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Production synopsis Based on Jane Austen’s incomplete early novel ‘The Watsons’, Laura Wade dips beneath the surface to imagine what might have happened. The result is clever, playful and very funny. Characters boldly go in search of their own endings which delight, occasionally horrify but constantly entertain. As the play opens we meet a myriad of familiar Austen characters. Young women in search of a husband, flirtatious suitors, stuffy aristocrats, serious clergymen, dazzling army officers, formidable ladies of the manor, as well a precocious child. All familiar territory – but what happens when the writer loses the plot allowing the characters to introduce plans of their own, unrestricted by the conventional rules of fiction and the demands of Regency England. The dialogue sparkles, the costumes delight and as the plot unravels unexpected twists and turns keep us guessing what the final outcome ‘might or might not be’.
A large cast is required – 18 actors (9 women, 9 men – one a boy of about 10). The play starts out as a typical Austen novel with all the well known characters but as the writer (Laura) enters the story and the plot begins to unravel the characters become free to develop their own destinies which are very funny, satirical and surprising. Scenes of enforced gentility segue into an anarchic battle ground of ideas.
Highly acclaimed at Chichester (2018) and The Menier Chocolate Factory (2019) – this could well be an amateur premiere at GWT. There are many scenes when the entire cast is on stage so strong ensemble work is vital. The play needs enormous pace and energy and an ability to deliver complex ideas with understanding and speed. So great diction will be essential. There will be some dancing, possibly live music. The Regency scenes need to be portrayed with honesty and a real sense of period. As the plot begins to break down and characters reinvent themselves so will actors have a greater freedom to explore acting styles and intentions. It will be hard work but a great deal of fun.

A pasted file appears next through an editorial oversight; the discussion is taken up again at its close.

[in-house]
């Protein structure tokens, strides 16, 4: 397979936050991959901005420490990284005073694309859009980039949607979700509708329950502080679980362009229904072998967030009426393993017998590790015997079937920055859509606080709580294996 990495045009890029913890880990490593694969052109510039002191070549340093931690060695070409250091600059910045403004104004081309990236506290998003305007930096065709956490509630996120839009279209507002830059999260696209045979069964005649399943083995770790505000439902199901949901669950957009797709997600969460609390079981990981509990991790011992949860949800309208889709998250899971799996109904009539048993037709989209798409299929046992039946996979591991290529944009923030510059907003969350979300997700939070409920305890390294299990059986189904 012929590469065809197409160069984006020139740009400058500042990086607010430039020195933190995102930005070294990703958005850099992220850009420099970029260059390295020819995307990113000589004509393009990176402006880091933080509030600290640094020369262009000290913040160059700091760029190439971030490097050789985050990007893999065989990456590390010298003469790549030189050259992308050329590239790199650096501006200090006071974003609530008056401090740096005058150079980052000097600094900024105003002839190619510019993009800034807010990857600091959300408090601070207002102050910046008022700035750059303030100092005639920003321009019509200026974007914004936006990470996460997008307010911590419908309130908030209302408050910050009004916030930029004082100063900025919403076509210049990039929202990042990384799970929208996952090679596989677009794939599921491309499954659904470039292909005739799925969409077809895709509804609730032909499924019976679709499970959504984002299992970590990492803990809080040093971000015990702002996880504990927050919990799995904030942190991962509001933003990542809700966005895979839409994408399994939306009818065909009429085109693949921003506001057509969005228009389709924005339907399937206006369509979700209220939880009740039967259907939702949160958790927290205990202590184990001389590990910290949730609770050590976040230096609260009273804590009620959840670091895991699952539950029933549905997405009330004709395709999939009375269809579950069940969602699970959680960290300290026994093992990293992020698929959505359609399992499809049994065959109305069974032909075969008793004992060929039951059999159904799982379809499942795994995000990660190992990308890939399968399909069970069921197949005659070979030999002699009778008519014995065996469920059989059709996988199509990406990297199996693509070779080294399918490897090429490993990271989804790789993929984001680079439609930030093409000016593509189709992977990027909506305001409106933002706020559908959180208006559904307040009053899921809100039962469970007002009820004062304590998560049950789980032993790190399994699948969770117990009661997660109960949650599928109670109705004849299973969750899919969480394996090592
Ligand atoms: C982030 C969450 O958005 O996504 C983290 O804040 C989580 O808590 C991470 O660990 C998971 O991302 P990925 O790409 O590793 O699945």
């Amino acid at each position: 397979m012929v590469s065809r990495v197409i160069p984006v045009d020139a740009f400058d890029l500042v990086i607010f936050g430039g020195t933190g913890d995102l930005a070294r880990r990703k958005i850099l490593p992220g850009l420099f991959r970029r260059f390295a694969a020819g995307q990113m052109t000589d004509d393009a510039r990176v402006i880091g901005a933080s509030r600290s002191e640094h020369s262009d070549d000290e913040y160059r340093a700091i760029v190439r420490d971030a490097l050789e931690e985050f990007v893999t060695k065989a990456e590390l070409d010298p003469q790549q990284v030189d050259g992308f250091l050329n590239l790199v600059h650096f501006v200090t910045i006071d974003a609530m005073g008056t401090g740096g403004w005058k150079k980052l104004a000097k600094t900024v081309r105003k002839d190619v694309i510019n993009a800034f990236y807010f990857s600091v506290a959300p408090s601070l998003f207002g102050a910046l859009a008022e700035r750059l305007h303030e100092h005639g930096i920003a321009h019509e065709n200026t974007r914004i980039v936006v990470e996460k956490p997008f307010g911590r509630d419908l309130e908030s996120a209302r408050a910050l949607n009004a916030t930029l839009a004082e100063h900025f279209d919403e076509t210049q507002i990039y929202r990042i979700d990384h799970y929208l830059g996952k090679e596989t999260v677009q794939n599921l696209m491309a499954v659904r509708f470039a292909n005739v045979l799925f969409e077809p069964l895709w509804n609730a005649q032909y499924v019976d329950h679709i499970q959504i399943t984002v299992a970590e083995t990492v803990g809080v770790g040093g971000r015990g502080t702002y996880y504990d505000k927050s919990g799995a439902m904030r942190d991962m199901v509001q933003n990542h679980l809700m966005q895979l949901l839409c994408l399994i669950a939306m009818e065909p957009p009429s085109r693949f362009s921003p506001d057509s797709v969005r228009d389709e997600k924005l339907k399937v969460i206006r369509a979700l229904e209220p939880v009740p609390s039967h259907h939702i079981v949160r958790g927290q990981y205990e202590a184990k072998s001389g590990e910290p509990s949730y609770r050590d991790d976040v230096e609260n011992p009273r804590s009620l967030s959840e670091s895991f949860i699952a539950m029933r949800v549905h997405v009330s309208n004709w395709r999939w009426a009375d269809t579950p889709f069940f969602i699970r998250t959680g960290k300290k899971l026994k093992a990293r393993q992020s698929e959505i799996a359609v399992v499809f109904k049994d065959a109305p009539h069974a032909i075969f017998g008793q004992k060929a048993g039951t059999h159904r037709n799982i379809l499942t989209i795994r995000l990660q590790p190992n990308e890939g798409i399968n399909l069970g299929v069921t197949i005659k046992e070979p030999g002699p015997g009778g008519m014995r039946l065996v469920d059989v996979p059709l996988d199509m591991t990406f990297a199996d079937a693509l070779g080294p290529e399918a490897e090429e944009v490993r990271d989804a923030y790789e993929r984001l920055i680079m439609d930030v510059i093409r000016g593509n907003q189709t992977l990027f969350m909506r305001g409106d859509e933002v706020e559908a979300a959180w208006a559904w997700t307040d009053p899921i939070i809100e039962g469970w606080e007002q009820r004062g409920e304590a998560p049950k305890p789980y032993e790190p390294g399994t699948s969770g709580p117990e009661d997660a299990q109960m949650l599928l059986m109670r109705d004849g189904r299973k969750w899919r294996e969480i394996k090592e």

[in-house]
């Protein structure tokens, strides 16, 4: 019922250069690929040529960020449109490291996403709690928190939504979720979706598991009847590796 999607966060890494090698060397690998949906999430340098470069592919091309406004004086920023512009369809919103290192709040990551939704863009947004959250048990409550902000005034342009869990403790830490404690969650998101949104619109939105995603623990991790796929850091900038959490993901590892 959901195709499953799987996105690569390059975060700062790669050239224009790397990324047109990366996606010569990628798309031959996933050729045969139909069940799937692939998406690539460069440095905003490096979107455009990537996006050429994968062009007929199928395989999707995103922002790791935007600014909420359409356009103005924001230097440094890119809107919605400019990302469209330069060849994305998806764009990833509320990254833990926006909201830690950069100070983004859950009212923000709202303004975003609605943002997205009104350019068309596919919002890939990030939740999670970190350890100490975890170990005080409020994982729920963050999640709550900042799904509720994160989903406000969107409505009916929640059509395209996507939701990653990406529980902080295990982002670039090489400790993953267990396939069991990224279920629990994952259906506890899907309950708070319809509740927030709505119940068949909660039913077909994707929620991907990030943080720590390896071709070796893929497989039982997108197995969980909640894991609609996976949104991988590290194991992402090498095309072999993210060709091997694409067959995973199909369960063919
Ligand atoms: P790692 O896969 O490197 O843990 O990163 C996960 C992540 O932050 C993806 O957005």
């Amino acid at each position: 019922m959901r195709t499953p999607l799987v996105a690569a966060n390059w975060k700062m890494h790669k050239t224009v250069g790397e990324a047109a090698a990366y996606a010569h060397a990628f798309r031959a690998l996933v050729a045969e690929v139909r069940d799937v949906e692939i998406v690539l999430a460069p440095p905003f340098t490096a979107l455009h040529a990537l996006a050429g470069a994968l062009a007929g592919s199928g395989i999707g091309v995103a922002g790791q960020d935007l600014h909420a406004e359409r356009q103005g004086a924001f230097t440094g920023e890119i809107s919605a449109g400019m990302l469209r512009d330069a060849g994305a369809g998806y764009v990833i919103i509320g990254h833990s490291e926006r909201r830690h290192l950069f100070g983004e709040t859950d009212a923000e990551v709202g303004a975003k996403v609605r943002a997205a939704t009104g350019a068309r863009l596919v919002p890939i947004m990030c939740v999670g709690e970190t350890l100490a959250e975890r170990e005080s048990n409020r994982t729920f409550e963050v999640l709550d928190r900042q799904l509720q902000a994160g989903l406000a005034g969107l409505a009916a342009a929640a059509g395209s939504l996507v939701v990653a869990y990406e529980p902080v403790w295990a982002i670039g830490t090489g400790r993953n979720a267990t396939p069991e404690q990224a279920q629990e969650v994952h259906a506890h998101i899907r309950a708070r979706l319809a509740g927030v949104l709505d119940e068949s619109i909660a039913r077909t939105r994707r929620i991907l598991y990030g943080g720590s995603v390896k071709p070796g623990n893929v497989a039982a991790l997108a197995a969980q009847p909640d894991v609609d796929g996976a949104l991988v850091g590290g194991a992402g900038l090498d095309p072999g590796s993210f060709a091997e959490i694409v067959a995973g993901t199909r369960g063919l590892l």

Some of the smaller roles could be doubled. Character ages are ‘Playing Ages’ and could be flexible.
Mr Watson – Playing age "old"! VERY SMALL ROLE (No lines) Lies in big bed, poorly. He might groan a bit. Could double once he’s deceased!!
Mr Edwards – Playing age 50s to 60s. (SMALL ROLE) In ball scene and briefly in second half – non speaking. Could double.